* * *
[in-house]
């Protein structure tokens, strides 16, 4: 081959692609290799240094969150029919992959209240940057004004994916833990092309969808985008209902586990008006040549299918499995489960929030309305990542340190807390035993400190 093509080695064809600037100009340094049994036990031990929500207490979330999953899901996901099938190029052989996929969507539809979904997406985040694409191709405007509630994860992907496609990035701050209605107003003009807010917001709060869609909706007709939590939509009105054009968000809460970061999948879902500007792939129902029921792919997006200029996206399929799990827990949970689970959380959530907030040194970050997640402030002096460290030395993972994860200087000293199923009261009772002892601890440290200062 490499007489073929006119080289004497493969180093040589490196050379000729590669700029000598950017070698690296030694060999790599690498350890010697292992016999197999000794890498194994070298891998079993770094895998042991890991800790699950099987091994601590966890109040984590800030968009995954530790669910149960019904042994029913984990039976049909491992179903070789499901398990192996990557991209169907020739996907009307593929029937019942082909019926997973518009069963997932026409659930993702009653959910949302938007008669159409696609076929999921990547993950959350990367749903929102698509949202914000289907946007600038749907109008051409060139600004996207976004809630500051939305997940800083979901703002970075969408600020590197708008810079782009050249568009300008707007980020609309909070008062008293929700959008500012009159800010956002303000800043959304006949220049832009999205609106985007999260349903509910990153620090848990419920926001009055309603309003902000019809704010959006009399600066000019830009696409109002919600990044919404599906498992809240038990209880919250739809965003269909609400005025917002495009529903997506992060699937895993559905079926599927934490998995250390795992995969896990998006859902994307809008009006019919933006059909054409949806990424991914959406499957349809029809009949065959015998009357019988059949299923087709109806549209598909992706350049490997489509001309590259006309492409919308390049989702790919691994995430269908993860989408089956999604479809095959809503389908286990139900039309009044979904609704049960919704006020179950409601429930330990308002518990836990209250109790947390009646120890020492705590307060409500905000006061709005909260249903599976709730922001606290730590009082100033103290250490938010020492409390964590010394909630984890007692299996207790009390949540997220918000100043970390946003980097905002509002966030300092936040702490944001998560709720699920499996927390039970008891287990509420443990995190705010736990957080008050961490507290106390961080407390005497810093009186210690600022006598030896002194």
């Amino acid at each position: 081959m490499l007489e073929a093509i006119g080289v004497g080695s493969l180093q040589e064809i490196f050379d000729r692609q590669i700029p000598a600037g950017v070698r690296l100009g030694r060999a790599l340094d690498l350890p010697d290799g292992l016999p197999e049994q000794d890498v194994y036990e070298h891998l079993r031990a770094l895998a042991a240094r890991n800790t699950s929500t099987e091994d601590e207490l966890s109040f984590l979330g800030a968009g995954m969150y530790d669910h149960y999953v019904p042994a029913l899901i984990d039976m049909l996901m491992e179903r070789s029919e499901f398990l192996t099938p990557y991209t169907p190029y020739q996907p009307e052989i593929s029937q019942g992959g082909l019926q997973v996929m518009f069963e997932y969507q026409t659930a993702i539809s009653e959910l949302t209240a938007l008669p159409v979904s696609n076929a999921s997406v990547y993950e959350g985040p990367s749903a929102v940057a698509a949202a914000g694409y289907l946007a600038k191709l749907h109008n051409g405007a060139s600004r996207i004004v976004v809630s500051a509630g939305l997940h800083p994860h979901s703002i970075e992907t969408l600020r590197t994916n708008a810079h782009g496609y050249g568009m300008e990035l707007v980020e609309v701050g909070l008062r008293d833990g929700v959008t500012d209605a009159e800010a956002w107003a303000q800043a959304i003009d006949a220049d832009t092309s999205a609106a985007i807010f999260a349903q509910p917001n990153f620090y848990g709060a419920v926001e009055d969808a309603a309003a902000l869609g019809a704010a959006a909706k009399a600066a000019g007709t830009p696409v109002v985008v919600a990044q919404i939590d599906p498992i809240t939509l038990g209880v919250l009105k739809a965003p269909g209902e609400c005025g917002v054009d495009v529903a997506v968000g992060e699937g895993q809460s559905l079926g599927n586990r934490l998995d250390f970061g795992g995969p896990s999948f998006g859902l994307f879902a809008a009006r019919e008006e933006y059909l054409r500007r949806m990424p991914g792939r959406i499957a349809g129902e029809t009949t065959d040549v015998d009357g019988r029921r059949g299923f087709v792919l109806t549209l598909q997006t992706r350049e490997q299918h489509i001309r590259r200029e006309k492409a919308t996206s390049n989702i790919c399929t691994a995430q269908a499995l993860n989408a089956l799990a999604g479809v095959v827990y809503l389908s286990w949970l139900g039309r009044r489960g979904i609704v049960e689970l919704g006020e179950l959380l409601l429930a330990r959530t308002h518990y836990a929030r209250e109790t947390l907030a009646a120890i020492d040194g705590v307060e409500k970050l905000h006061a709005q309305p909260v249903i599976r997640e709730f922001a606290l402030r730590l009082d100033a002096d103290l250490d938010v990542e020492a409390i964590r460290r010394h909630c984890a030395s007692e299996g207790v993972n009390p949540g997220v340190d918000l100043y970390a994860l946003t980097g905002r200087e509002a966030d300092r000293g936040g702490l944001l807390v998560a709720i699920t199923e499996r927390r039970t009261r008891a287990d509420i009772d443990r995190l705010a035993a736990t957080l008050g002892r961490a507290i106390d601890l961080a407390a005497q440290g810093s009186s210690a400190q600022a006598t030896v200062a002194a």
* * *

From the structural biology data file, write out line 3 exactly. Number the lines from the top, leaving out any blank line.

């Amino acid at each position: 081959m490499l007489e073929a093509i006119g080289v004497g080695s493969l180093q040589e064809i490196f050379d000729r692609q590669i700029p000598a600037g950017v070698r690296l100009g030694r060999a790599l340094d690498l350890p010697d290799g292992l016999p197999e049994q000794d890498v194994y036990e070298h891998l079993r031990a770094l895998a042991a240094r890991n800790t699950s929500t099987e091994d601590e207490l966890s109040f984590l979330g800030a968009g995954m969150y530790d669910h149960y999953v019904p042994a029913l899901i984990d039976m049909l996901m491992e179903r070789s029919e499901f398990l192996t099938p990557y991209t169907p190029y020739q996907p009307e052989i593929s029937q019942g992959g082909l019926q997973v996929m518009f069963e997932y969507q026409t659930a993702i539809s009653e959910l949302t209240a938007l008669p159409v979904s696609n076929a999921s997406v990547y993950e959350g985040p990367s749903a929102v940057a698509a949202a914000g694409y289907l946007a600038k191709l749907h109008n051409g405007a060139s600004r996207i004004v976004v809630s500051a509630g939305l997940h800083p994860h979901s703002i970075e992907t969408l600020r590197t994916n708008a810079h782009g496609y050249g568009m300008e990035l707007v980020e609309v701050g909070l008062r008293d833990g929700v959008t500012d209605a009159e800010a956002w107003a303000q800043a959304i003009d006949a220049d832009t092309s999205a609106a985007i807010f999260a349903q509910p917001n990153f620090y848990g709060a419920v926001e009055d969808a309603a309003a902000l869609g019809a704010a959006a909706k009399a600066a000019g007709t830009p696409v109002v985008v919600a990044q919404i939590d599906p498992i809240t939509l038990g209880v919250l009105k739809a965003p269909g209902e609400c005025g917002v054009d495009v529903a997506v968000g992060e699937g895993q809460s559905l079926g599927n586990r934490l998995d250390f970061g795992g995969p896990s999948f998006g859902l994307f879902a809008a009006r019919e008006e933006y059909l054409r500007r949806m990424p991914g792939r959406i499957a349809g129902e029809t009949t065959d040549v015998d009357g019988r029921r059949g299923f087709v792919l109806t549209l598909q997006t992706r350049e490997q299918h489509i001309r590259r200029e006309k492409a919308t996206s390049n989702i790919c399929t691994a995430q269908a499995l993860n989408a089956l799990a999604g479809v095959v827990y809503l389908s286990w949970l139900g039309r009044r489960g979904i609704v049960e689970l919704g006020e179950l959380l409601l429930a330990r959530t308002h518990y836990a929030r209250e109790t947390l907030a009646a120890i020492d040194g705590v307060e409500k970050l905000h006061a709005q309305p909260v249903i599976r997640e709730f922001a606290l402030r730590l009082d100033a002096d103290l250490d938010v990542e020492a409390i964590r460290r010394h909630c984890a030395s007692e299996g207790v993972n009390p949540g997220v340190d918000l100043y970390a994860l946003t980097g905002r200087e509002a966030d300092r000293g936040g702490l944001l807390v998560a709720i699920t199923e499996r927390r039970t009261r008891a287990d509420i009772d443990r995190l705010a035993a736990t957080l008050g002892r961490a507290i106390d601890l961080a407390a005497q440290g810093s009186s210690a400190q600022a006598t030896v200062a002194a």